PF: Tim Duncan, Spurs vs. Rasheed Wallace, Pistons
Because Wallace has the length to contest shots, Duncan will have to attack the basket more. How the Pistons guard Duncan is going to be central to their strategy. Their defenders are so versatile that they can all give him different looks on the double team, then cover for each other when he kicks the ball out. If a teammate gets caught in a mismatch, Detroit is excellent at reading it, rotating and neutralizing the advantage.... When the Pistons have the ball in transition, Duncan has to pick up Wallace early because Rasheed is a very good trailer on the break. His three-point range means that Duncan can't sink back and protect the rim.... It's a great matchup because they're both tall, athletic and very skilled. But Duncan is far more likely to play hard every minute than Rasheed, and Wallace won't be able to rattle Duncan with verbal shots.
SF: Bruce Bowen, Spurs vs. Tayshaun Prince, Pistons
Bowen does the same things to players on the perimeter that you ask your big men to do against Shaq in the paint: He gets under their feet and forces them to think more about him than about the game. I've witnessed a couple of plays--and heard of many more--on which Bowen has gotten underneath someone and either injured him or put him at risk of injury. He thrives on having a dirty reputation; he knows that if he's getting in your head, then he's affecting you.... But Bowen will have trouble getting in Prince's head. Tayshaun has length, skills and the right demeanor to deal with this matchup. He's not out there pounding his chest; he just plays.... Since Bowen's always off his feet, Prince will use the shot fake to dribble by him, which will draw the next defender and open up a passing lane. That's Detroit's style: penetrate and kick, move the ball, space the floor.
C: Nazr Mohammed, Spurs vs. Ben Wallace, Pistons
Wallace's reputation obviously exceeds Mohammed's, but Nazr has played well in a complementary role. This isn't going to be that much of a one-on-one matchup anyway; when Wallace isn't guarding Duncan, his main job is going to be to help out on him.... The good thing about this matchup for Detroit is that it frees Wallace to rebound without having to block out against Duncan. Even though hitting the offensive glass is Mohammed's strong suit, the Pistons thrive on holding opponents to one shot per possession.
SG: Manu Ginobili, Spurs vs. Richard Hamilton, Pistons
Larry Brown's system has made a star out of Hamilton. Detroit is very good at setting screens--especially along the baseline--that allow Hamilton to create space for his midrange jump shots. He'll try to wear out Ginobili by running him around the half-court, but I don't think that's going to succeed; both players are very similar in their athleticism and the pace at which they prefer to play.... Ginobili amazes me at the defensive end by taking apparent risks that turn out to be sound plays like stripping the ball on defensive rebounds by coming around on the blind side. He changes the game with those plays.... What makes Ginobili special is the way he aggressively puts the ball on the floor, especially with that right-to-left crossover dribble he uses against trapping defenses. I see Hamilton being able to limit Ginobili's options by forcing him toward help, but Detroit's team defense has to be very sound to prevent him from splitting the double teams. Plus Ginobili is longer than people give him credit for. He really stretches out and can maintain great control of the ball even when he's fully extended. He's not just jumping up, he's jumping out toward the basket and he's still able to control his shot.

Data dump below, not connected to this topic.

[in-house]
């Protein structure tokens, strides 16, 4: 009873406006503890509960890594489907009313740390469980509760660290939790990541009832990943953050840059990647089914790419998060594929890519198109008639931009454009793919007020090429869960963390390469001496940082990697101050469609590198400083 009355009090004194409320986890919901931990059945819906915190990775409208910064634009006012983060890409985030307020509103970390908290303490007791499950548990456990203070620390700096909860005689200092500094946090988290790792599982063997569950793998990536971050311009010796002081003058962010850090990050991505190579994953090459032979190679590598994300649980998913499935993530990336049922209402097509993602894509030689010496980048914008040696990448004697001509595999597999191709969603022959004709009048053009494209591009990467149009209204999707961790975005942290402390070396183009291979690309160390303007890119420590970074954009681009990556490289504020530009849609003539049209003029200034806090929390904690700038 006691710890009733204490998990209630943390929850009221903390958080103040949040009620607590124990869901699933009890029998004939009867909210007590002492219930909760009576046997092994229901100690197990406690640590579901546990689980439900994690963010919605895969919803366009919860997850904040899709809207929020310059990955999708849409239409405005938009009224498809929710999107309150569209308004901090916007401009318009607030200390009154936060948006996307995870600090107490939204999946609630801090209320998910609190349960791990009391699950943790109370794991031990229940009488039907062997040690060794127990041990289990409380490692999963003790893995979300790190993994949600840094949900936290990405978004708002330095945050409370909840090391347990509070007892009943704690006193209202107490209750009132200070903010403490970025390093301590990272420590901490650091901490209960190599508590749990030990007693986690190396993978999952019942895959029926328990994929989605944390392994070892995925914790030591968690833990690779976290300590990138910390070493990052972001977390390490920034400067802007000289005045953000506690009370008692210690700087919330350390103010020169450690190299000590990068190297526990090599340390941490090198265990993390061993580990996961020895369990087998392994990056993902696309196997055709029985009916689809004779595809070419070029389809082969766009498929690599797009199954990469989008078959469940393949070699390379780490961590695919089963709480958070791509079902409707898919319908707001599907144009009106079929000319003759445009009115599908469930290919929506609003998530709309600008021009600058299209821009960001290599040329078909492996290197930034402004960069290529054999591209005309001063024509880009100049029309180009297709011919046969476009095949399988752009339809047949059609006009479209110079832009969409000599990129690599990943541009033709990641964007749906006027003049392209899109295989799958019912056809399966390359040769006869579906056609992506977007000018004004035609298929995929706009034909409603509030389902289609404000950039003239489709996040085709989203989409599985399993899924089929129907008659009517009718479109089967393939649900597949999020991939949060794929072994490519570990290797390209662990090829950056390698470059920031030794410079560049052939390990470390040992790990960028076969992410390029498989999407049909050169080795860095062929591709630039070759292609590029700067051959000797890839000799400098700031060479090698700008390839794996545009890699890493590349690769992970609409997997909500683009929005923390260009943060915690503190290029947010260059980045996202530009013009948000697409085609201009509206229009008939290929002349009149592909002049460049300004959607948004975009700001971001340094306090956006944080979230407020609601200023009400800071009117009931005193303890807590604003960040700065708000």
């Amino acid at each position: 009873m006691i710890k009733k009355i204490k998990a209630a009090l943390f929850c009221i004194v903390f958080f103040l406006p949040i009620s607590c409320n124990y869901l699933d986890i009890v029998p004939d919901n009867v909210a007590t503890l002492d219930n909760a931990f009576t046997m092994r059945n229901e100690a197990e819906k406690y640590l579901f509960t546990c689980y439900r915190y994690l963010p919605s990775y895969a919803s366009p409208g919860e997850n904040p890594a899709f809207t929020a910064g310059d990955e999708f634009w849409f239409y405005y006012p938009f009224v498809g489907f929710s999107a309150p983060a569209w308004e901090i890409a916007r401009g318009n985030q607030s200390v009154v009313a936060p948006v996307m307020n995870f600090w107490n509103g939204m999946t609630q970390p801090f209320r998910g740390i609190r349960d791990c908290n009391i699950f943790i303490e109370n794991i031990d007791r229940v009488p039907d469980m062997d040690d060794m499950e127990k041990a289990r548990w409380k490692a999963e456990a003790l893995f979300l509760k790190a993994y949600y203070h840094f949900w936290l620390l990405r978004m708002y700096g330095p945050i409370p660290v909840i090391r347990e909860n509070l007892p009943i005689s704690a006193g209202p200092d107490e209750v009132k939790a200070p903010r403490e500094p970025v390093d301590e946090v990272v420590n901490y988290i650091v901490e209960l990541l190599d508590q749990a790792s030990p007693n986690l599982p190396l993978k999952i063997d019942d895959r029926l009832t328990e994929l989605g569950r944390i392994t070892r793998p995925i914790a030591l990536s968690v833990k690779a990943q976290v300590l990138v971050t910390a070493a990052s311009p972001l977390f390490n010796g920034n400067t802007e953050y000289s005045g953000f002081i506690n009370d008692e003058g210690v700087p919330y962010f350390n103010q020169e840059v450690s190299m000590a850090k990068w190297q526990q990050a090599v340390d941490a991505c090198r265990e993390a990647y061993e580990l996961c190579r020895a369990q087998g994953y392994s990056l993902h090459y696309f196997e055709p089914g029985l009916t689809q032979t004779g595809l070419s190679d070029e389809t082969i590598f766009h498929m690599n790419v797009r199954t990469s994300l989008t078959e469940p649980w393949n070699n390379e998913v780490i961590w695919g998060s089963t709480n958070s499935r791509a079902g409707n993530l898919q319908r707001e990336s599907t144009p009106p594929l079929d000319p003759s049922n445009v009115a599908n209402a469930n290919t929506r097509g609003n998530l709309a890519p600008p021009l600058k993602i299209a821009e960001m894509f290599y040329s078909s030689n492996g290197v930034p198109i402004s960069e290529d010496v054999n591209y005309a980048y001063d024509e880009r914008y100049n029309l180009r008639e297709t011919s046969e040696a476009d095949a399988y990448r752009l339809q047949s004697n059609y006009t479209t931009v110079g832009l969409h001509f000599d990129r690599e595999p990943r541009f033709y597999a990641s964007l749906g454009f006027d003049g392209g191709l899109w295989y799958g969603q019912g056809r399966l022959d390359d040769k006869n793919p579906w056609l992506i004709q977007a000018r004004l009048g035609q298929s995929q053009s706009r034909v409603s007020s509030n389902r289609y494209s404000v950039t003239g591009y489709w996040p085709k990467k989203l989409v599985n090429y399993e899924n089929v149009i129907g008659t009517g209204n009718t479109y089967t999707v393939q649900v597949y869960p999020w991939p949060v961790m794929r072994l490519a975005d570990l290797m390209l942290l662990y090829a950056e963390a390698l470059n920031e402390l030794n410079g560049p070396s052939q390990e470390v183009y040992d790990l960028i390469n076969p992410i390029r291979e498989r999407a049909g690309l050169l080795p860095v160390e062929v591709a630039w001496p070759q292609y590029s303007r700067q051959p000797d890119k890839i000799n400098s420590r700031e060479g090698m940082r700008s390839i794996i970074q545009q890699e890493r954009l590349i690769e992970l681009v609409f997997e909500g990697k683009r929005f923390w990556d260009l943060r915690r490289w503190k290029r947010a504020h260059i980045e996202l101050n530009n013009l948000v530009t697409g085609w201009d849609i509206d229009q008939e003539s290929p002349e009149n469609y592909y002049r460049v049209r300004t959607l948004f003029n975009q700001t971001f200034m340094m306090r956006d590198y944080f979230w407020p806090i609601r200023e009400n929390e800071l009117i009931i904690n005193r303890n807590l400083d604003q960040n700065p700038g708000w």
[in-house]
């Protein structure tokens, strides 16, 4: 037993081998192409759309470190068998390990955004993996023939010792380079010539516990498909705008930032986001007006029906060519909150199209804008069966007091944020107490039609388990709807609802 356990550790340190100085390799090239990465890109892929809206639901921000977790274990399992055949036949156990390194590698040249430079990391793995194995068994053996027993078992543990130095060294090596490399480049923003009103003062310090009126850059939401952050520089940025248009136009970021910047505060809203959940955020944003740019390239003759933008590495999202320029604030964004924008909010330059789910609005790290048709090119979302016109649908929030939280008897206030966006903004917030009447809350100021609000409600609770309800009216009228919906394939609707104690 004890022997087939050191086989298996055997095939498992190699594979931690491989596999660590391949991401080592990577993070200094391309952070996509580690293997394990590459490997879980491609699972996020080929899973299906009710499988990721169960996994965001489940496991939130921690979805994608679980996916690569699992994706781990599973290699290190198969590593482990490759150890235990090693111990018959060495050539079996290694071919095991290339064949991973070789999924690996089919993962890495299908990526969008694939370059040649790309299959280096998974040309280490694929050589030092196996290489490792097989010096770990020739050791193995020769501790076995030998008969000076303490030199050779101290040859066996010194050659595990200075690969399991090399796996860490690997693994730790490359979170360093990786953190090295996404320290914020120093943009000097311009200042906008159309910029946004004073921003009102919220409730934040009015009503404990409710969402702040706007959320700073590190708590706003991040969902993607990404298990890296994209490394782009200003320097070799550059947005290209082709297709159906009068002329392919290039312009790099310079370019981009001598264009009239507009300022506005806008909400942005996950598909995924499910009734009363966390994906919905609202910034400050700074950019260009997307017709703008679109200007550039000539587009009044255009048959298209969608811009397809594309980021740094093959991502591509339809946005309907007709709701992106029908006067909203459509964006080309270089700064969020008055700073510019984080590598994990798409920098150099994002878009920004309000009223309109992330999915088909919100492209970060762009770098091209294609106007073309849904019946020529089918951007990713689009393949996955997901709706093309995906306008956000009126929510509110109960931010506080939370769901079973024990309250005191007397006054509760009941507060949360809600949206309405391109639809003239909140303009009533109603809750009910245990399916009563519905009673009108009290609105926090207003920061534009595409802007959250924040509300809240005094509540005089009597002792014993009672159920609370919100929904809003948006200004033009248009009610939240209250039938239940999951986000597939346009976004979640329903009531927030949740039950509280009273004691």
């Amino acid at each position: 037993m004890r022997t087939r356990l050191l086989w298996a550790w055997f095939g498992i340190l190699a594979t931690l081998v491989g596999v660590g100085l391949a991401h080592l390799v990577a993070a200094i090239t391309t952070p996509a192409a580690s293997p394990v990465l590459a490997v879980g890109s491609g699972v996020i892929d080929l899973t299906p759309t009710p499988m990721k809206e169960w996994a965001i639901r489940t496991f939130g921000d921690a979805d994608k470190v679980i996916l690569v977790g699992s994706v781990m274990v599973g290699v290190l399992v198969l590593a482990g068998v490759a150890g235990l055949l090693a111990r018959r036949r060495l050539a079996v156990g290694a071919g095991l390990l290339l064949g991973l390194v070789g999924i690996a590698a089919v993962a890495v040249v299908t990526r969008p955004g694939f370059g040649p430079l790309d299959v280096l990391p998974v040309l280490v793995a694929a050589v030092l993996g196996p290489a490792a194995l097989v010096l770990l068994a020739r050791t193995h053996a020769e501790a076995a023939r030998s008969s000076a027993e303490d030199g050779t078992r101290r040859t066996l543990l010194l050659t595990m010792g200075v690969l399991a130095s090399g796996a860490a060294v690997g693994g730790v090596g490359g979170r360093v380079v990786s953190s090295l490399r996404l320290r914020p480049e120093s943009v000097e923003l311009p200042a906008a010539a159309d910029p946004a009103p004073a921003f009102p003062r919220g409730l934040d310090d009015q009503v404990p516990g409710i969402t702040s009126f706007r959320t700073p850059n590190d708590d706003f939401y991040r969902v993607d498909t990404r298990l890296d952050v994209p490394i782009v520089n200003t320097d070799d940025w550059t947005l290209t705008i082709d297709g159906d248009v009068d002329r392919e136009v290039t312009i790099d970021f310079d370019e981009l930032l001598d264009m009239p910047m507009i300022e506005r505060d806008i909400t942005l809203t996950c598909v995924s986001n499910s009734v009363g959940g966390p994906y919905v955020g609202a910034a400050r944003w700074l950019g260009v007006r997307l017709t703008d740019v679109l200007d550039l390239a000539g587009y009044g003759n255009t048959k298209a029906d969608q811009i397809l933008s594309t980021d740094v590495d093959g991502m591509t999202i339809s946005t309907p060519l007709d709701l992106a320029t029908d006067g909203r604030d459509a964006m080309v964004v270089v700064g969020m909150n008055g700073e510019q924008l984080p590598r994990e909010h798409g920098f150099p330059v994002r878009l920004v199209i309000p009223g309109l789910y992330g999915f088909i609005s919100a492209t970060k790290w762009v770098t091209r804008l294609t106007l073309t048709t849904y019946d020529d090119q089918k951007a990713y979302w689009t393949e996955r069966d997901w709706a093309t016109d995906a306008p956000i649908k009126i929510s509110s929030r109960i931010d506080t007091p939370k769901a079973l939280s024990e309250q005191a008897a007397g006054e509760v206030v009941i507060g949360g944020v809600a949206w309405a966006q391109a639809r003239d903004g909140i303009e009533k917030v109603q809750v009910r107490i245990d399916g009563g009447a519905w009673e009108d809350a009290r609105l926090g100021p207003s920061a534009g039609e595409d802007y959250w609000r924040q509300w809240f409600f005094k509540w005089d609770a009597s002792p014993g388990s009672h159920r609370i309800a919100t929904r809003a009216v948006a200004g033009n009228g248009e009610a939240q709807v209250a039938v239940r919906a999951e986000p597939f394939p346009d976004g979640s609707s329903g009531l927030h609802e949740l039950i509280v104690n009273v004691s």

PG: Tony Parker, Spurs vs. Chauncey Billups, Pistons
Parker will try to beat the Pistons downcourt, but Detroit's forte is transition defense. If you see Parker score on the break, you'll probably see Brown take a timeout immediately.... Parker is a probing point guard--he pushes the ball to the baseline, brings it back out on the dribble and then runs the offense. He's less likely to force up a bad shot than he used to be, but it's still a problem.... Billups will try to slow down Parker with his typically physical style, knowing that if Parker gets by him there's always a shot blocker or two to protect the rim. You might see Billups post Parker up, and I'd expect Detroit to run a lot of pick-and-roll, because its bigs can get a physical shot in on Parker that way.
Detroit will probably take Elden Campbell out of the rotation up front and go with the Wallaces and Antonio McDyess, with all of them getting a crack at Duncan. I've been really impressed by McDyess's offensive touch, especially from 10 to 12 feet.... The Pistons will also try to scramble the game with Lindsey Hunter and Carlos Arroyo. Hunter is a terrific defender with long arms and some quickness left at 34. Arroyo is lacking as an on-the-ball defender, but he's more of a playmaking point guard than Billups .... Beno Udrih and Brent Barry give San Antonio a lot of backcourt versatility. Both can shoot the three and run the offense. Udrih's a rookie, but he played professionally in Europe for seven years before coming over here. When he's running the show, the Spurs become more of a half-court execution team. He looks more to pitch the ball ahead and spot up on the perimeter.... Robert Horry has been impressive in these playoffs, especially the way he's been able to get off the floor and challenge shots. But I don't know how much longer he can keep his energy that high.
The Pistons will win a tight series. They have experience from winning the championship last year, they're more versatile, and they're more likely to force the opposition to play their way. The Spurs have the better player in Duncan, but Detroit is the stronger team.
JOHN W. MCDONOUGH (DUNCAN)
DAVID BERGMAN (WALLACE)
JOHN W. MCDONOUGH (PARKER)
JOHN BIEVER (BILLUPS)